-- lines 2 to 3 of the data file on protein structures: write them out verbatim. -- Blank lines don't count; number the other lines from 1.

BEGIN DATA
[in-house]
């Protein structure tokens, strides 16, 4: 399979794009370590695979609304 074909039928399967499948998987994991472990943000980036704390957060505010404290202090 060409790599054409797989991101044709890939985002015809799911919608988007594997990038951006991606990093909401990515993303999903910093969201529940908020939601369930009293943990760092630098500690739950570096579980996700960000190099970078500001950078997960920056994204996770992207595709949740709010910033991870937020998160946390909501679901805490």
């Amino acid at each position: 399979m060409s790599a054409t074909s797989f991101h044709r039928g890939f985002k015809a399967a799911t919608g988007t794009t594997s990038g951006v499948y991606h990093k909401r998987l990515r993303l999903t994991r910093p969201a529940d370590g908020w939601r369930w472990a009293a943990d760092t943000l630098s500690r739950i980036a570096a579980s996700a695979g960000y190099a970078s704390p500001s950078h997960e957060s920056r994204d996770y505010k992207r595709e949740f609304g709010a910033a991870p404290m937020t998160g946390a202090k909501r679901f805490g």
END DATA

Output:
């Protein structure tokens, strides 16, 4: 399979794009370590695979609304 074909039928399967499948998987994991472990943000980036704390957060505010404290202090 060409790599054409797989991101044709890939985002015809799911919608988007594997990038951006991606990093909401990515993303999903910093969201529940908020939601369930009293943990760092630098500690739950570096579980996700960000190099970078500001950078997960920056994204996770992207595709949740709010910033991870937020998160946390909501679901805490």
């Amino acid at each position: 399979m060409s790599a054409t074909s797989f991101h044709r039928g890939f985002k015809a399967a799911t919608g988007t794009t594997s990038g951006v499948y991606h990093k909401r998987l990515r993303l999903t994991r910093p969201a529940d370590g908020w939601r369930w472990a009293a943990d760092t943000l630098s500690r739950i980036a570096a579980s996700a695979g960000y190099a970078s704390p500001s950078h997960e957060s920056r994204d996770y505010k992207r595709e949740f609304g709010a910033a991870p404290m937020t998160g946390a202090k909501r679901f805490g």